Every year, there are about 300 incidents in which a child gains access to a firearm and it discharges unintentionally. Death by suicide with a gun takes the lives of nearly 500 of our children each year. Those who attempt suicide but survive have reported that they try to take their own lives within 10 minutes of thinking about it and opt for the easiest way to complete the act. That usually means using a gun if one is available.
As a mother and educator, I find these numbers terrifying. Especially when they hit so close to home.
After the lockdown at Hylton High School last week, I reached out to Moms Demand Action to learn more about their BeSMART gun safety program and partnered with them to give a presentation in my home.
The presentation was short and impactful.It reinforced the responsibility of safe firearm ownership by adults by educating us on how to properly store unloaded guns and ammunition. It was a way to have a frank and educational conversation about guns without all of the tension and partisanship that usually invade any dialogue surrounding the topic. It was helpful for all of us.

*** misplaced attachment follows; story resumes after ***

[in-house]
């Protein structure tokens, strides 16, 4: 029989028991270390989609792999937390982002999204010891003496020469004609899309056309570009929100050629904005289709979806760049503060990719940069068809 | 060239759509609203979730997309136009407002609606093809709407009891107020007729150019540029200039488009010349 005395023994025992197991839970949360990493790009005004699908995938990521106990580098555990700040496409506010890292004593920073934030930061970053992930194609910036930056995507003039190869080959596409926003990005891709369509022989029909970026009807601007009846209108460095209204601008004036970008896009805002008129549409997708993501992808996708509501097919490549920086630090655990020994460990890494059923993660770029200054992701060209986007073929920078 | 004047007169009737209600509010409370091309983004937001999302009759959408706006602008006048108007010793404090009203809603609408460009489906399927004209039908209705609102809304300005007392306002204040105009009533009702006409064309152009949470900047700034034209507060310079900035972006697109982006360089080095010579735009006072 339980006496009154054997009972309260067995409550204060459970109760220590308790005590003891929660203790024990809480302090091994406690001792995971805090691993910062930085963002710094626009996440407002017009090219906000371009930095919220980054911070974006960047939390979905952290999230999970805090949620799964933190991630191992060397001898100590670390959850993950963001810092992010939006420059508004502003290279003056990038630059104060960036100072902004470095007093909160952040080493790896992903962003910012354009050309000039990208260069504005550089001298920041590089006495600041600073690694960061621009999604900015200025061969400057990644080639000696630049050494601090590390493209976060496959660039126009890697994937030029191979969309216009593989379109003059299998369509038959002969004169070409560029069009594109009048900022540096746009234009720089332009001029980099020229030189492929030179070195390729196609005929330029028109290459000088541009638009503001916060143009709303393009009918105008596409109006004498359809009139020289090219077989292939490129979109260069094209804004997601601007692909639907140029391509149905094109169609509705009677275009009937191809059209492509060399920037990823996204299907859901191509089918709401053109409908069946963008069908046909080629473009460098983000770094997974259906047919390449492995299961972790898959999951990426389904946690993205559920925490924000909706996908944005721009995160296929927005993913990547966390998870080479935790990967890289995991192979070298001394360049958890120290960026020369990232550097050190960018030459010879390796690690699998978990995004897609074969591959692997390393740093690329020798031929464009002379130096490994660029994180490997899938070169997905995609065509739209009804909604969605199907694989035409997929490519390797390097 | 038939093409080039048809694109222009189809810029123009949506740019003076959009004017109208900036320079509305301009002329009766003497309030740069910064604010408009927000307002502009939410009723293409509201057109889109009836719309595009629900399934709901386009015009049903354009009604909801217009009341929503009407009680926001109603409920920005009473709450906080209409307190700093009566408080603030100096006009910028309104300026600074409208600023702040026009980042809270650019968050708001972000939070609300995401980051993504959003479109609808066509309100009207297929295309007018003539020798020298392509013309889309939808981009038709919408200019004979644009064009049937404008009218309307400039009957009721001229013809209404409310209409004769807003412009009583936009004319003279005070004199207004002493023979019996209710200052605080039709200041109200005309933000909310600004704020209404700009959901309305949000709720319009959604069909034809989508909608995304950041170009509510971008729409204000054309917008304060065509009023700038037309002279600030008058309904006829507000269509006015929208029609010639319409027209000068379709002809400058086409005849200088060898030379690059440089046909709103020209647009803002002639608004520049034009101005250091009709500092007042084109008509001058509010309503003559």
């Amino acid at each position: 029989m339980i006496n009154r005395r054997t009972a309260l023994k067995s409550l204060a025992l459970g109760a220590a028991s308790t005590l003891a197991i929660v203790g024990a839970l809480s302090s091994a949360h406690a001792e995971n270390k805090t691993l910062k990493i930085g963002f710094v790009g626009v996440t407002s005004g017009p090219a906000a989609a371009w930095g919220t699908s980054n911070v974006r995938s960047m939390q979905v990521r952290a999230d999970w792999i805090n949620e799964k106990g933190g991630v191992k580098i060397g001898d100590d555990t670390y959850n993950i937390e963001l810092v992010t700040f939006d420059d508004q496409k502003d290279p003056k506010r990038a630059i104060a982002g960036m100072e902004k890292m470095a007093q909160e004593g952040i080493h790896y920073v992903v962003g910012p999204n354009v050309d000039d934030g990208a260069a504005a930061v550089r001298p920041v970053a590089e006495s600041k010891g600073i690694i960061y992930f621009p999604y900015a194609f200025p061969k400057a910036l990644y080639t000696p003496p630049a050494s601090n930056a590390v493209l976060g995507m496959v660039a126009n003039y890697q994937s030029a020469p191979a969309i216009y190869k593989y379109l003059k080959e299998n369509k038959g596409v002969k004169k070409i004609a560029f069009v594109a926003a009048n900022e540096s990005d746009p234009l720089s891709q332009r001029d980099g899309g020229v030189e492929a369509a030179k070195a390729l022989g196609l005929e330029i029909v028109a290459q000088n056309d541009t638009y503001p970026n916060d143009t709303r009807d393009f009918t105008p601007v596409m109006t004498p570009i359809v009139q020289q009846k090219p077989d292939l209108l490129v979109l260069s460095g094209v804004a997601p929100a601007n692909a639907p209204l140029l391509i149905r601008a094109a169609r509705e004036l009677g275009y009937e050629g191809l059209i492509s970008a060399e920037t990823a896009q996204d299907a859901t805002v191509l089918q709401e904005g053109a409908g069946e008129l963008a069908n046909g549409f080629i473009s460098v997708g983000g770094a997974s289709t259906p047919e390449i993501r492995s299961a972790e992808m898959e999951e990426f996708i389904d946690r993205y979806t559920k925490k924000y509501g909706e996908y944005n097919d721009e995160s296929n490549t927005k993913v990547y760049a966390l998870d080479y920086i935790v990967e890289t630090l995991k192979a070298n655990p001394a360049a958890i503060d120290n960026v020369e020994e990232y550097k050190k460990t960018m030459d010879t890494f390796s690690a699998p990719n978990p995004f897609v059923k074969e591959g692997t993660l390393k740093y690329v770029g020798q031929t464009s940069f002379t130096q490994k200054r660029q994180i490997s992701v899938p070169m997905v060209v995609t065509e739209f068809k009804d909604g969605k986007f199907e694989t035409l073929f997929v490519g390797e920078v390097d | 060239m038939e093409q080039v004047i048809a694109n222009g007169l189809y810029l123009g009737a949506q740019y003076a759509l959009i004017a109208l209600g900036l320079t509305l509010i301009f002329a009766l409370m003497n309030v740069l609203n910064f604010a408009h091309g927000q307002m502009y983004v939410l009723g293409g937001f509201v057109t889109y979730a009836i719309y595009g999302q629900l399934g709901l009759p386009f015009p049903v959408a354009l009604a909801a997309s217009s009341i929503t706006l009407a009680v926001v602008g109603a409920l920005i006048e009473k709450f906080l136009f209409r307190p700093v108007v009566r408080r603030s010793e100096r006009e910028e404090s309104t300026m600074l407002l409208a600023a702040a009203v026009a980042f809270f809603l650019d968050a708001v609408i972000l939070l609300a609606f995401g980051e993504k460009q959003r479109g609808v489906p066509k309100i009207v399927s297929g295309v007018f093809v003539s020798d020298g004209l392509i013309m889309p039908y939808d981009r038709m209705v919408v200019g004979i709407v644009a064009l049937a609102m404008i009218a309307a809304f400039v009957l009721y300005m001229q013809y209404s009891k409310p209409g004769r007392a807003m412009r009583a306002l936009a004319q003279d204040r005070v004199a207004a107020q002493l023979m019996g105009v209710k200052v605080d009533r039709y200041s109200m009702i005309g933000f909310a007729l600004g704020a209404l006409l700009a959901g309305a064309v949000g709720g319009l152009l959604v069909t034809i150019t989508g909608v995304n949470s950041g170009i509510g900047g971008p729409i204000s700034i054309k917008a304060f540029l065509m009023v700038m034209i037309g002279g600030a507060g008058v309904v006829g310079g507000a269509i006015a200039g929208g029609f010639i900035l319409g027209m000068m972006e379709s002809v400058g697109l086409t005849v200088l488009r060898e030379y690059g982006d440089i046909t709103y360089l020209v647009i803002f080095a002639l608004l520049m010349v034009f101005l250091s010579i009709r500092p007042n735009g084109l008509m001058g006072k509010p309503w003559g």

Having these living room conversations can help spread the word about making sure we are keeping our kids safe, and we can bring these conversations to our schools.
Offering spaces for Moms Demand Action at our back-to-school nights, spirit nights and other events could also help make sure that adults are getting the message about safety.
We have so many resources geared for student safety available to us in our community. Prince William County schools can partner with our police department, sheriff’s department, the Department of Justice and the National Alliance of Mental Illness to offer programs to parents and educators on a variety of issues that affect our children.
Candidate for Prince William County School Board